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Sharing Archaeology
Academe, Practice and the Public





ISBN 9780415744027
Published September 5, 2014 by Routledge
282 Pages - 65 B/W Illustrations

 
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Book Description

As a discipline, Archaeology has developed rapidly over the last half-century. The increase in so-called ‘public archaeology,’ with its wide range of television programming, community projects, newspaper articles, and enhanced site-based interpretation has taken archaeology from a closed academic discipline of interest to a tiny minority to a topic of increasing interest to the general public. This book explores how archaeologists share information – with specialists from other disciplines working within archaeology, other archaeologists, and a range of non-specialist groups. It emphasises that to adequately address contemporary levels of interest in their subject, archaeologists must work alongside and trust experts with an array of different skills and specializations.





Drawing on case studies from eleven countries, Sharing Archaeology explores a wide range of issues raised as the result of archaeologists’ communication both within and outside the discipline. Examining best practice with wider implications and uses beyond the specified case studies, the chapters in this book raise questions as well as answers, provoking a critical evaluation of how best to interact with varied audiences and enhance sharing of archaeology.

Table of Contents

1. Sharing Archaeology: Introduction Peter Stone 2. Sharing Archaeology: An Obligation Not a Choice Peter Stone 3. Crossing Boundaries Thilo Rehren 4. Archaeology: Sharing with Whom? A Review of ‘Excavation Report of Hezhang Kele Site in 2000’ Li Ling 5. Information, Knowledge and Ideas: The Archaeological Data and Related Information-Dissemination of Knowledge Cao Bingwu 6. Cultural Heritage Management and Public Participation: Case Studies in Conservation and Renovation of Large Scale Ancient City Ruins Shan Jixiang 7. Conserving, Managing and Utilizing the World Heritage in China: A Case of Yinxu Site, Anyang City, Henan Province Jigen Tang 8. Important to Whom? How Different Communities Can Have Different Perceptions of the Value of an Archaeological Site: A Case-Study from Xi’an, China Rui Pang 9. The Workers’ and Farmers’ Archaeology of the Cultural Revolution Wang Tao 10. From Excavation to Dissemination - Breaking Down the Barriers Between Archaeology and the Public Shahina Farid 11. The MATRIX Project (Making Archaeology Teaching Relevant in the XXIst Century): An Approach to the Efficient Sharing of Professional Knowledge and Skills with a Large Audience K Anne Pyburn and George S Smith 12. The Construction of Chinese Archaeology Website and Communication in Archaeology Zhu Naicheng and Qiao Yu 13. Sharing the Past: Archaeology and Community Engagement in Southern Africa Innocent Pikirayi 14. Involving the Public in Archaeological Fieldwork: How Heritage Protection Policies Do Not Always Serve Public Interests Dominic Perring 15. How to Share Archaeological Excavation in Situ with the Public: A Case Study from Nanwang Site in Shandong Province, China Jialing Fan 16. Working with Communities to Share Cultural Knowledge Through Tourism: Principles and Practice Lyn Leader-Elliott 17. Preserving the Past, Enriching the Future: The Work of Heritage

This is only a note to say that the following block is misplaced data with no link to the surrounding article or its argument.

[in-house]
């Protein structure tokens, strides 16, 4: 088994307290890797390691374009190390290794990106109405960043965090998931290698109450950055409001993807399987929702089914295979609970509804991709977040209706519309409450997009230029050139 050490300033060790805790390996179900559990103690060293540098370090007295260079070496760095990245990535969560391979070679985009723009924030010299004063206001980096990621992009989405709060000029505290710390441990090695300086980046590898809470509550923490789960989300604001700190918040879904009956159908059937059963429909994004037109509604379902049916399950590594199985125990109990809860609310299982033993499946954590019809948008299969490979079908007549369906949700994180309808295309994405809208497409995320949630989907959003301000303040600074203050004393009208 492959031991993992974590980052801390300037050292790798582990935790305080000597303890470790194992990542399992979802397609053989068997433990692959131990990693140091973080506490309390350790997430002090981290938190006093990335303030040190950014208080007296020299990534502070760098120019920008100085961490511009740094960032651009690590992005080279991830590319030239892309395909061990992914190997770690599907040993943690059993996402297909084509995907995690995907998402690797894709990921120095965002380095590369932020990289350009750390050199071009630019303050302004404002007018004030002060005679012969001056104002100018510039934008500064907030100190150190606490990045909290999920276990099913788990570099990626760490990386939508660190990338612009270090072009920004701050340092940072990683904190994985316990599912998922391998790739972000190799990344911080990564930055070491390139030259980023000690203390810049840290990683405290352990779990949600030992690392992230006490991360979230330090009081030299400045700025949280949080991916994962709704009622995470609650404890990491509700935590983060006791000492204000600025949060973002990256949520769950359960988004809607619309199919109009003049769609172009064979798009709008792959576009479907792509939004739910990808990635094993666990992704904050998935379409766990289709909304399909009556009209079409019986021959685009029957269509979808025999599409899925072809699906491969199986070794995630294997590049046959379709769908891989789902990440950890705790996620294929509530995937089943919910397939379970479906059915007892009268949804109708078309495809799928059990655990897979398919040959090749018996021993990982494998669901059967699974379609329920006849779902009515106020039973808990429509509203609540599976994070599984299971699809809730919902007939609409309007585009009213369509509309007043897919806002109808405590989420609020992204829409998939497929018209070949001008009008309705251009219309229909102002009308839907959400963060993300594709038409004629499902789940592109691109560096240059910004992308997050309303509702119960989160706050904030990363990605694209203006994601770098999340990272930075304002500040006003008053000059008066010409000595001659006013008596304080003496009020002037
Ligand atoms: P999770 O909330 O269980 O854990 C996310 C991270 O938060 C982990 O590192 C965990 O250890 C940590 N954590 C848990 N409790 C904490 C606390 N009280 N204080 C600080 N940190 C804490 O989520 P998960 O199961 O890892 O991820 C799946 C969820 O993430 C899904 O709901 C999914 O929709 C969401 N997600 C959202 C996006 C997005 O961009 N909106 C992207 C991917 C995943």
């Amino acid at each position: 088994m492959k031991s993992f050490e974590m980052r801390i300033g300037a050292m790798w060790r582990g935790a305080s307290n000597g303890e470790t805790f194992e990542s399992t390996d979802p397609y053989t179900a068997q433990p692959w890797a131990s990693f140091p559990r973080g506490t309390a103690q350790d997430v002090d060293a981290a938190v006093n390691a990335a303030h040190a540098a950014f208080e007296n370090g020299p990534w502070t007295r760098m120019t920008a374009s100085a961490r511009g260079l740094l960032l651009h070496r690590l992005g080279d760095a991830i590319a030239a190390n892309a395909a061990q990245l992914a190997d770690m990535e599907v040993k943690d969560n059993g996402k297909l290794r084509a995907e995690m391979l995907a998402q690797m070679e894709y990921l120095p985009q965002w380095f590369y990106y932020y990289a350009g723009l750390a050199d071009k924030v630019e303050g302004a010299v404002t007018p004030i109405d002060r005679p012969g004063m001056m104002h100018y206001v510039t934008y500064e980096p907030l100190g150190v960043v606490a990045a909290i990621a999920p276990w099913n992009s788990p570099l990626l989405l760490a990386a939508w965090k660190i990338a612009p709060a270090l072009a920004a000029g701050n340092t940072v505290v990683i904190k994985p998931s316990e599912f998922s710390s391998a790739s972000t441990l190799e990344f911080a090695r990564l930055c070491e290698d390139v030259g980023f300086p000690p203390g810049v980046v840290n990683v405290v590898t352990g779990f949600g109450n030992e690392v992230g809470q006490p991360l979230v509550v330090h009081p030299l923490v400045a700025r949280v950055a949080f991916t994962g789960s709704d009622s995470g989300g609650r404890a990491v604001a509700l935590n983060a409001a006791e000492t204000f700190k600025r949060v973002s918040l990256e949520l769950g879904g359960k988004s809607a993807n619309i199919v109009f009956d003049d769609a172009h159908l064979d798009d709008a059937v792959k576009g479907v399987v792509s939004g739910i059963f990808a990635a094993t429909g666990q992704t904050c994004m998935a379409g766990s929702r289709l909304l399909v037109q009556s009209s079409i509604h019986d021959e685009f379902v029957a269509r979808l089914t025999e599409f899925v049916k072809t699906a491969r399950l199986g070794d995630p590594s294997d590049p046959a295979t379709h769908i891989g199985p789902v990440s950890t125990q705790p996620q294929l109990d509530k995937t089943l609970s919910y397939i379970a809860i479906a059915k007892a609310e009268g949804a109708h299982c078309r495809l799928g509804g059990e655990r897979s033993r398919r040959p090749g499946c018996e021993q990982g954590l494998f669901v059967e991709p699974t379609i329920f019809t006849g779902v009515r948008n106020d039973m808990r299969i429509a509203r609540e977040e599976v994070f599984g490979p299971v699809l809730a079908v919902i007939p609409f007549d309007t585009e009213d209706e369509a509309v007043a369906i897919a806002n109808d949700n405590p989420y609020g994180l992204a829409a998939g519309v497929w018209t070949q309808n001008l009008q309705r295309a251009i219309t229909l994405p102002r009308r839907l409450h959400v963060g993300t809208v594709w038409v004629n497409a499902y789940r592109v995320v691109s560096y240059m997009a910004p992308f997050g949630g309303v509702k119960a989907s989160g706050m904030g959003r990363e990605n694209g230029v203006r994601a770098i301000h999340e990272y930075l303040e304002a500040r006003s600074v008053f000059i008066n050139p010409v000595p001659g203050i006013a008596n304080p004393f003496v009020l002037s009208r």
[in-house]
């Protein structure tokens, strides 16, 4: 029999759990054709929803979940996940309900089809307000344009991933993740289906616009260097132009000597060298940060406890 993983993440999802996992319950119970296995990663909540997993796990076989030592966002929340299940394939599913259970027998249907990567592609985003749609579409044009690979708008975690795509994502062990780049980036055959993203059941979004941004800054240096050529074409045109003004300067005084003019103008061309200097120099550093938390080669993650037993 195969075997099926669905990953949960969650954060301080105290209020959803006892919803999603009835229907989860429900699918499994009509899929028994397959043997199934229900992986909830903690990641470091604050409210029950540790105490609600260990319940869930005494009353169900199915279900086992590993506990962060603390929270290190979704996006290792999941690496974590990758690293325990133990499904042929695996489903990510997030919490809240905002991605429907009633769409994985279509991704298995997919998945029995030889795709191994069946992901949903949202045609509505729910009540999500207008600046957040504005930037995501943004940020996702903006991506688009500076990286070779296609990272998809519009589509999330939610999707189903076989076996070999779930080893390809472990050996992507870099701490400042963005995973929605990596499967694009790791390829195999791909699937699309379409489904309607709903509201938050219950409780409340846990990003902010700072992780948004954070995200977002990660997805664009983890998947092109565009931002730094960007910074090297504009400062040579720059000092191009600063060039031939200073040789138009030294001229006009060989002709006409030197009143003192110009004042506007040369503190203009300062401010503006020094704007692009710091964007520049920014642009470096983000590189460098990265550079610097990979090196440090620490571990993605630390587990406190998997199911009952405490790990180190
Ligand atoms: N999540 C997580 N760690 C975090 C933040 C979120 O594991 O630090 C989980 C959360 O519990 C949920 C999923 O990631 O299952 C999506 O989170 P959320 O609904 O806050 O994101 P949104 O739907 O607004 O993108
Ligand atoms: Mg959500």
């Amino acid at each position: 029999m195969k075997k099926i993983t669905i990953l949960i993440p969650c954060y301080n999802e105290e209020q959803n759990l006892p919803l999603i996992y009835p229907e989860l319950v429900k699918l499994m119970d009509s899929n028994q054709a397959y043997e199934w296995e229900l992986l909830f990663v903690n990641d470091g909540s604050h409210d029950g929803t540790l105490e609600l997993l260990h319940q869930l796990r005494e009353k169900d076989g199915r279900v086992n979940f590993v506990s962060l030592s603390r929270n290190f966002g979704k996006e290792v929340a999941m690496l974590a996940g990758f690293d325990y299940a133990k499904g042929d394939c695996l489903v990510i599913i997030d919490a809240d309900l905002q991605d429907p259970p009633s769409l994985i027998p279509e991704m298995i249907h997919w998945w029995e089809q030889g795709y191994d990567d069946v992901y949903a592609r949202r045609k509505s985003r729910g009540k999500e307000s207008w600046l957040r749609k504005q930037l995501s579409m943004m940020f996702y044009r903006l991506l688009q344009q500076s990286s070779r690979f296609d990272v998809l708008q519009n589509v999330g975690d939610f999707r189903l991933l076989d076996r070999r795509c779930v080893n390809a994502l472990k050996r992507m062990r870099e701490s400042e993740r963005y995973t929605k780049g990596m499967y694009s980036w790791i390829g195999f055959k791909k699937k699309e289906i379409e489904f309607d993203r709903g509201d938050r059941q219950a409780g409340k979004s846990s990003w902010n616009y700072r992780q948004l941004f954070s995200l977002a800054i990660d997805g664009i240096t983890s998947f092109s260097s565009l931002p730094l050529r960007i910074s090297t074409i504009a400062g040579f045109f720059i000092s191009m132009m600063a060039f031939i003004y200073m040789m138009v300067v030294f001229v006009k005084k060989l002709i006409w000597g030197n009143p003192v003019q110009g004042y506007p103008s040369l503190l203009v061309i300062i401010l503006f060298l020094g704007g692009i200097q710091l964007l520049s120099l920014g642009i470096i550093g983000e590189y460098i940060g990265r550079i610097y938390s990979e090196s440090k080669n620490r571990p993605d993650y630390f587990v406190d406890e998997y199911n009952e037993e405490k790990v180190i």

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Editor(s)

Biography

Peter Stone is Head of School of Arts and Cultures and Professor of Heritage Studies in the International Centre for Cultural and Heritage Studies at Newcastle University, UK. He has published widely on heritage management, interpretation and education. Peter was Honorary Chief Executive Officer of the World Archaeological Congress between 1998 and 2008. He has worked with the North East Regional Development Agency regarding the economic value of World Heritage Sites to the region; most of this economic value is based around developing sustainable tourism. In 2003 Peter was advisor to the Ministry of Defence regarding the identification and protection of the archaeological cultural heritage in Iraq.



Zhao Hui is the Director of the School of Archaeology and Museology, Peking University, China. He also is the Director of the Arthur M. Sackler Museum of Art and Archaeology at Peking University. Since he gained his BA in History in 1983 and his MA in History in 1986, he has devoted himself to the research and teaching of Neolithic archaeology and field archaeology at the School of Archaeology and Museology, Peking University for more than 20 years. He has directed several national-funded and international research projects (eg.Chinese Civilization Origin Studies, Settlement Evolution and Early Civilizations, and Sino-japan cooperated Archaeobotany Research of Liangzhu Culture).